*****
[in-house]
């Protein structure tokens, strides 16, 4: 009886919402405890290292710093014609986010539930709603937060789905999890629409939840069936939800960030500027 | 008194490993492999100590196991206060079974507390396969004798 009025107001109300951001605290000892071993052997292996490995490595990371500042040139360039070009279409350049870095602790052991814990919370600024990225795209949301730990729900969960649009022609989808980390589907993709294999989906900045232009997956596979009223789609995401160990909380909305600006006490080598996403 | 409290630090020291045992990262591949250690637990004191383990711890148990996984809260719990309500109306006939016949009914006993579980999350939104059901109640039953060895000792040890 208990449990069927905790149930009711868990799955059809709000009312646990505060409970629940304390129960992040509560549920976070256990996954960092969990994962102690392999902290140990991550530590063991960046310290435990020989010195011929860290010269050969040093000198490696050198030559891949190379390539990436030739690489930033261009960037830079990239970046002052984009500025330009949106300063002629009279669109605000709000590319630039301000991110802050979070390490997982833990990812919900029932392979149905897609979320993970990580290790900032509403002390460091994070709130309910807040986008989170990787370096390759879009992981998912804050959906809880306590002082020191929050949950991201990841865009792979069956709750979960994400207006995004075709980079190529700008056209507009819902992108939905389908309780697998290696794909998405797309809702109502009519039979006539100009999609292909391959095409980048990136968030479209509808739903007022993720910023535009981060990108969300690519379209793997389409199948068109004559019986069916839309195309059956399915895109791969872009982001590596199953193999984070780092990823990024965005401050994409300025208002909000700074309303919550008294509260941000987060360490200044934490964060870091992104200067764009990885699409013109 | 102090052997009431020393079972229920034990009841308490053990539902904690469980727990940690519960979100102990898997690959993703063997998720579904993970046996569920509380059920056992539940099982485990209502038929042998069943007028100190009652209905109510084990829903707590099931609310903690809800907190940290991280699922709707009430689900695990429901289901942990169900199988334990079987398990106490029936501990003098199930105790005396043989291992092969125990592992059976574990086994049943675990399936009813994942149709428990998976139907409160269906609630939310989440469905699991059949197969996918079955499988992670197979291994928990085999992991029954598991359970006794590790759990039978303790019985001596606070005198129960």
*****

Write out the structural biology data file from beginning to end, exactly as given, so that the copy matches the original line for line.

[in-house]
């Protein structure tokens, strides 16, 4: 009886919402405890290292710093014609986010539930709603937060789905999890629409939840069936939800960030500027 | 008194490993492999100590196991206060079974507390396969004798 009025107001109300951001605290000892071993052997292996490995490595990371500042040139360039070009279409350049870095602790052991814990919370600024990225795209949301730990729900969960649009022609989808980390589907993709294999989906900045232009997956596979009223789609995401160990909380909305600006006490080598996403 | 409290630090020291045992990262591949250690637990004191383990711890148990996984809260719990309500109306006939016949009914006993579980999350939104059901109640039953060895000792040890 208990449990069927905790149930009711868990799955059809709000009312646990505060409970629940304390129960992040509560549920976070256990996954960092969990994962102690392999902290140990991550530590063991960046310290435990020989010195011929860290010269050969040093000198490696050198030559891949190379390539990436030739690489930033261009960037830079990239970046002052984009500025330009949106300063002629009279669109605000709000590319630039301000991110802050979070390490997982833990990812919900029932392979149905897609979320993970990580290790900032509403002390460091994070709130309910807040986008989170990787370096390759879009992981998912804050959906809880306590002082020191929050949950991201990841865009792979069956709750979960994400207006995004075709980079190529700008056209507009819902992108939905389908309780697998290696794909998405797309809702109502009519039979006539100009999609292909391959095409980048990136968030479209509808739903007022993720910023535009981060990108969300690519379209793997389409199948068109004559019986069916839309195309059956399915895109791969872009982001590596199953193999984070780092990823990024965005401050994409300025208002909000700074309303919550008294509260941000987060360490200044934490964060870091992104200067764009990885699409013109 | 102090052997009431020393079972229920034990009841308490053990539902904690469980727990940690519960979100102990898997690959993703063997998720579904993970046996569920509380059920056992539940099982485990209502038929042998069943007028100190009652209905109510084990829903707590099931609310903690809800907190940290991280699922709707009430689900695990429901289901942990169900199988334990079987398990106490029936501990003098199930105790005396043989291992092969125990592992059976574990086994049943675990399936009813994942149709428990998976139907409160269906609630939310989440469905699991059949197969996918079955499988992670197979291994928990085999992991029954598991359970006794590790759990039978303790019985001596606070005198129960």